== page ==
Guardian

Comment is Free: Where even the travel section is influenced by an anti-Israel agenda


In the travel section of ‘Comment is Free’ there appears an audio-slideshow by travel writer Kevin Rushby entitled ‘Around the world in 30 portraits’. According to the strapline, the writer “looks back at the people he’s met on his Guardian assignments, from the UK to Mongolia, via India, Palestine and Mali”. There are also pictures from Yemen and Kenya and the images are accompanied by music.

Only in the case of two countries are local voices added to the soundtrack. In Mali a man explains how he navigates across the desert by means of the stars.  In Palestine (a country which technically does not yet exist – one would think that a travel writer would be aware of that fact, but more of that later…) the commentary features the voice of an unidentified woman who claims that she originally comes from a village from which her grandparents were displaced in 1948.


That may well be true – we have no way of verifying or refuting the claim – but the question is why, out of all the seven countries featured in the slide-show, most of which have had their fair share of turbulent history, only one merits comment of a political nature. Is the addiction to promoting the Guardian World View narrative so all-pervasive that has to extend even to photographs in the travel section?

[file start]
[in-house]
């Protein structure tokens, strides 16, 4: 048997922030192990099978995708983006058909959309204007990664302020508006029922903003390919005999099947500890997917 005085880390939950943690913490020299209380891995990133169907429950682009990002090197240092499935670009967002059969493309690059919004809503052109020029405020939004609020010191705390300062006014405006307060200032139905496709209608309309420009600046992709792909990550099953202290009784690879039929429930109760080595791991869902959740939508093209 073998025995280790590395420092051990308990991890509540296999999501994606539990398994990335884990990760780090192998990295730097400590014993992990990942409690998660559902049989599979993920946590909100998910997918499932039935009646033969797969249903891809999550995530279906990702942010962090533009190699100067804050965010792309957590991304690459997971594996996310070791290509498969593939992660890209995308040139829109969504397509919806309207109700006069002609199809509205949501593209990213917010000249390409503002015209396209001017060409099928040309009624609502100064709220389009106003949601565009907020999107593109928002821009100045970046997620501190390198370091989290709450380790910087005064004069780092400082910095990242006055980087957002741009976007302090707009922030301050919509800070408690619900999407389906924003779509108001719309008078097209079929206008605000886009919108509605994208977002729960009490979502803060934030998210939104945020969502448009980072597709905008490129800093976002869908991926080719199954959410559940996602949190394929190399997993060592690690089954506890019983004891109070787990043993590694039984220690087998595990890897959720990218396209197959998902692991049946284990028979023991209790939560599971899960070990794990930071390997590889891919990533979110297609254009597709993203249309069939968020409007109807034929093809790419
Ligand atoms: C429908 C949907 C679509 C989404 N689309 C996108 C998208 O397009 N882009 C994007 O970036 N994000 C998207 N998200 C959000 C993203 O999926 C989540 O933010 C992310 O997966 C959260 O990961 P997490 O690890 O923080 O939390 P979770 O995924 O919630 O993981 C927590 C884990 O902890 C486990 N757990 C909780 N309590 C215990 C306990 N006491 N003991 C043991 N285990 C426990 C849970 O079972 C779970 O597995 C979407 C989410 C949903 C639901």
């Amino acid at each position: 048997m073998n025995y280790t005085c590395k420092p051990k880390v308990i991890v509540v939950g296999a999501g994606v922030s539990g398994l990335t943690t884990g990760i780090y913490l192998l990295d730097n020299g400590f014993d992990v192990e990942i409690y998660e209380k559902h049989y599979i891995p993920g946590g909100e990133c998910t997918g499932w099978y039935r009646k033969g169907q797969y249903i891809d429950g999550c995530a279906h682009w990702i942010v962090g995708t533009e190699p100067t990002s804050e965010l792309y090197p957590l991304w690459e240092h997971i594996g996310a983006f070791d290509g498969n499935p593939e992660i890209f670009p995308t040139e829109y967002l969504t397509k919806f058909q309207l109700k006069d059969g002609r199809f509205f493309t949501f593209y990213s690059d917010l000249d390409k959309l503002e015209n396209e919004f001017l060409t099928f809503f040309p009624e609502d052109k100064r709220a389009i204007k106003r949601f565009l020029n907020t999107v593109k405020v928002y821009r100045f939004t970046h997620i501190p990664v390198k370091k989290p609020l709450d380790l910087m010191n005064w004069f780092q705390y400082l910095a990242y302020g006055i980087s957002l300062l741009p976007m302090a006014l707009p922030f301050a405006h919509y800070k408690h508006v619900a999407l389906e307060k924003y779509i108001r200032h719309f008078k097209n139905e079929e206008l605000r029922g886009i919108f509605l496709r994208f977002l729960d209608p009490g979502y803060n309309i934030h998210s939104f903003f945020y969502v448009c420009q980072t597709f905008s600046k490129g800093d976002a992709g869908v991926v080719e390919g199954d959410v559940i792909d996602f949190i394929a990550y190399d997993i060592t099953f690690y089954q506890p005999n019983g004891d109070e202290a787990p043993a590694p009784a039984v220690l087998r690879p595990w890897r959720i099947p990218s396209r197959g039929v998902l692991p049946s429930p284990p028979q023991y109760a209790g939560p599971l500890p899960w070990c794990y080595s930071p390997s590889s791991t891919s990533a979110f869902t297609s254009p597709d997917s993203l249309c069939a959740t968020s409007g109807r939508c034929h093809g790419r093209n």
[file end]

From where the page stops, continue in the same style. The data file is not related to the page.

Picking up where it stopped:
Well, an understanding of the circumstances in which those photographs came about sheds some light on that question. A click on the link to the music credits at the top of the slide-show brings one to the website of something called ‘Abraham’s Path’ or ‘Masar Ibrahim al Khalil’. In September 2010 Kevin Rushby wrote an article for CiF Travel on the subject of his hiking tour along Abraham’s Path’, which was apparently funded by the Guardian, seeing as the photographs are described as being taken ‘on Guardian assignments’.

The tour was organised by the Siraj Centre, as stated at the bottom of Rushby’s article. The role of ‘co-ordinator’ of the Siraj Centre is filled by George S. Rishmawi,  formerly a member of the International Solidarity Movement and who is also connected to the Palestinian Centre for Rapprochement to which the Siraj Centre is affiliated. Confusingly, there is also another George N. Rishmawi – a cousin – who also has ISM and PCR links.

Rishmawi also does speaking engagements abroad, and is not above inventing libelous claims about so-called Israeli injustices in order to further his agenda.

According to Roz Rothstein, CEO of Stand With Us:

“A few years ago, I personally witnessed George Rishmawi (yes, this George Rishmawi) tell a group of well-meaning Christians in Chicago that the Israelis have developed a gas that slows down Palestinian people so that the Israelis can shoot them in their backs.  Allyson Taylor and Gary Ratner were with me.  Allyson went up to the microphone and publicly asked him what kind of gas he was talking about, to which he responded that the Israelis are very smart, they pick up the canisters of gas before anyone can see them.  Rishmawi engaged in a dangerous modern form of blood libel to prepare the audience for the “call” to punish Israel with boycott, divestment and sanctions (BDS).”